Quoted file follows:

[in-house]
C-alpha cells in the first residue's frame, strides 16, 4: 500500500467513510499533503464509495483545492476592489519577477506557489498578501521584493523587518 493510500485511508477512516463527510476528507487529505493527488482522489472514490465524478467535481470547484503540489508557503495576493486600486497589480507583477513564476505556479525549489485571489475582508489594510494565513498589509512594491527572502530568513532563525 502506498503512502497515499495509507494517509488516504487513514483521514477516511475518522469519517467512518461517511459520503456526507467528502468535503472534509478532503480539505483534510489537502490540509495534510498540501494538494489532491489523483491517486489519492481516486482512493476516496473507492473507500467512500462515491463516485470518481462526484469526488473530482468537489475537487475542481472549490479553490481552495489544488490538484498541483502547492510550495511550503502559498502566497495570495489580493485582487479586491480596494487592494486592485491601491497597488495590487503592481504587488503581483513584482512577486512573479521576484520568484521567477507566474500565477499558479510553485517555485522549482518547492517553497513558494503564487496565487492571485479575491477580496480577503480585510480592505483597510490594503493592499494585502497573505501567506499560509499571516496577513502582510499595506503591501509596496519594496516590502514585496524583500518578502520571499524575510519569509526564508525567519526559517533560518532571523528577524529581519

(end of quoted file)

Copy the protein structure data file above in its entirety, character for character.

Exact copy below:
[in-house]
C-alpha cells in the first residue's frame, strides 16, 4: 500500500467513510499533503464509495483545492476592489519577477506557489498578501521584493523587518 493510500485511508477512516463527510476528507487529505493527488482522489472514490465524478467535481470547484503540489508557503495576493486600486497589480507583477513564476505556479525549489485571489475582508489594510494565513498589509512594491527572502530568513532563525 502506498503512502497515499495509507494517509488516504487513514483521514477516511475518522469519517467512518461517511459520503456526507467528502468535503472534509478532503480539505483534510489537502490540509495534510498540501494538494489532491489523483491517486489519492481516486482512493476516496473507492473507500467512500462515491463516485470518481462526484469526488473530482468537489475537487475542481472549490479553490481552495489544488490538484498541483502547492510550495511550503502559498502566497495570495489580493485582487479586491480596494487592494486592485491601491497597488495590487503592481504587488503581483513584482512577486512573479521576484520568484521567477507566474500565477499558479510553485517555485522549482518547492517553497513558494503564487496565487492571485479575491477580496480577503480585510480592505483597510490594503493592499494585502497573505501567506499560509499571516496577513502582510499595506503591501509596496519594496516590502514585496524583500518578502520571499524575510519569509526564508525567519526559517533560518532571523528577524529581519